“We look forward to working with government on their plans for a new construction strategy and infrastructure strategy. We encourage government to ensure they provide a clear route map for how additional spending will be utilised and look at smarter ways the built environment can be used to tackle numerous socio-economic issues the country faces. Whether that is the quality of our built environment or rebalancing and pushing for greater regional investment.”  

The Chancellor announced there will be a £10.9 billion increase in housing investment to support the commitment to build at least 1 million new homes by the end of the Parliament, and an average of 300,000 homes a year by the mid-2020s. Our position is clear on the need for quality homes as opposed to simply focussing on quantity. Ensuring housebuilders are held to account and are delivering for the consumer remains paramount. If we can build more homes that are higher quality, we are ensuring a stable pipeline of construction activity whilst improving trust in the sector.

“Following the Grenfell tragedy, one of the most important objectives is to ensure residents have a voice and feel safe and secure in their home. We welcome the announcement that the government will invest an additional £1 billion to remove unsafe cladding from residential building above 18 metres to ensure buildings are safe for residents.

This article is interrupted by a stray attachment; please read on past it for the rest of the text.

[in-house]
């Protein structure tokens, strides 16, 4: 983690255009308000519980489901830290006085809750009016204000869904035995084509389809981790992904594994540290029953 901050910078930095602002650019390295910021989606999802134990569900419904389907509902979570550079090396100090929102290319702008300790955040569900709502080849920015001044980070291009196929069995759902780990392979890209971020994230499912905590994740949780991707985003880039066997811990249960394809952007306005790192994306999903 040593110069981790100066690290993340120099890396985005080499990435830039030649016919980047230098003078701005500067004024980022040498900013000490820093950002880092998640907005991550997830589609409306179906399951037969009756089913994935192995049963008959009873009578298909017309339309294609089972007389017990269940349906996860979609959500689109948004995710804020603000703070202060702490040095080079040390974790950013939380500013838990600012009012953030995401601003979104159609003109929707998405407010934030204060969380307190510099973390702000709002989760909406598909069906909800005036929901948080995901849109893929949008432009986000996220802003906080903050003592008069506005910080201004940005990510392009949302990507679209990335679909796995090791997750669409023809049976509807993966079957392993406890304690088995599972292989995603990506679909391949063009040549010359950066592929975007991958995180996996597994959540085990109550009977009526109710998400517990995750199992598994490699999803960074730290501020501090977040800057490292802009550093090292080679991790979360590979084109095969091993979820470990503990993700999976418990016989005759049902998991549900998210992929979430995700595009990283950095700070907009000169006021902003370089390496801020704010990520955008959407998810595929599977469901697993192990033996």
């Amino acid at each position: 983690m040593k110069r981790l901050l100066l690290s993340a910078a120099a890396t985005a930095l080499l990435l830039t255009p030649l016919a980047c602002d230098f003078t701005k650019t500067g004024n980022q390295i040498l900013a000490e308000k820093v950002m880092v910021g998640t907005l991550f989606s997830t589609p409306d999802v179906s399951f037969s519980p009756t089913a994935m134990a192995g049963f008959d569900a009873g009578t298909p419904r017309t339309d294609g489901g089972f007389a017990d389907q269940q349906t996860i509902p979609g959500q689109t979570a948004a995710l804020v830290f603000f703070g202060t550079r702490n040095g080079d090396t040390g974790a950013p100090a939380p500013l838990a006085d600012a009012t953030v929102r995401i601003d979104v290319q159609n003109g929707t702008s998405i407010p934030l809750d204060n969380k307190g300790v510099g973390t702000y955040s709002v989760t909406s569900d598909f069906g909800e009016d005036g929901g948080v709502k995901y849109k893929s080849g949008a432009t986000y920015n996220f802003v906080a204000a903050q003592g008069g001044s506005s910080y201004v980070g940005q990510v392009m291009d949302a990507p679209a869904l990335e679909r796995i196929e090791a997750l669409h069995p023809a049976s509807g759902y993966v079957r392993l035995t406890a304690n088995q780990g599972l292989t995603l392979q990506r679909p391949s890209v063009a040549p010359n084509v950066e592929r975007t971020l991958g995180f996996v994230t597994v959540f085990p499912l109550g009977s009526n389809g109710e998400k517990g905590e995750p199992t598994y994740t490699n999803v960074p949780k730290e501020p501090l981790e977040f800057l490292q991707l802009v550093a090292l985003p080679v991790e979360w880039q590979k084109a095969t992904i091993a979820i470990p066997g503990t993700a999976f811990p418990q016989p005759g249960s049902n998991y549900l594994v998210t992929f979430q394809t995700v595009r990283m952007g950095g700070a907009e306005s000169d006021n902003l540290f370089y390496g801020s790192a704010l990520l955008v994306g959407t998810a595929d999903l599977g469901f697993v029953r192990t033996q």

“The failures of quality that resulted in the recent incidents at Grenfell highlighted the need for an urgent review of the way in which quality is managed within the UK construction industry. We are glad the government is committed to remove not just ACM cladding but all unsafe cladding from buildings above 18 metres. We urge that government ensures that any new home is built to a high quality standard and ensure that buildings are fit for use.”

The impact of construction

In addition to the budget announcements the Office for National Statistics (ONS) published today’s GDP figures for the three months to January 2020. The report saw the economy stagnate with no overall growth in the last three months. However, despite volatility, construction continued to grow which helped offset yet another decline in manufacturing and no growth in the service sector. 

The construction industry is recognised as crucial to the economy. Construction continues to shape the built environment and has increasingly influenced how we live, the quality of our lives and the world we live in. While the influence of construction ranges well beyond its economic impact, its contribution to the UK economy is substantial. 

Eddie Tuttle commented:

“Given today’s Budget announcements we encourage government to work closely with the construction industry in order to produce a clearer vision and a smarter, more focussed, attention from policy makers to ensure the industry continues to thrive in a more conducive environment.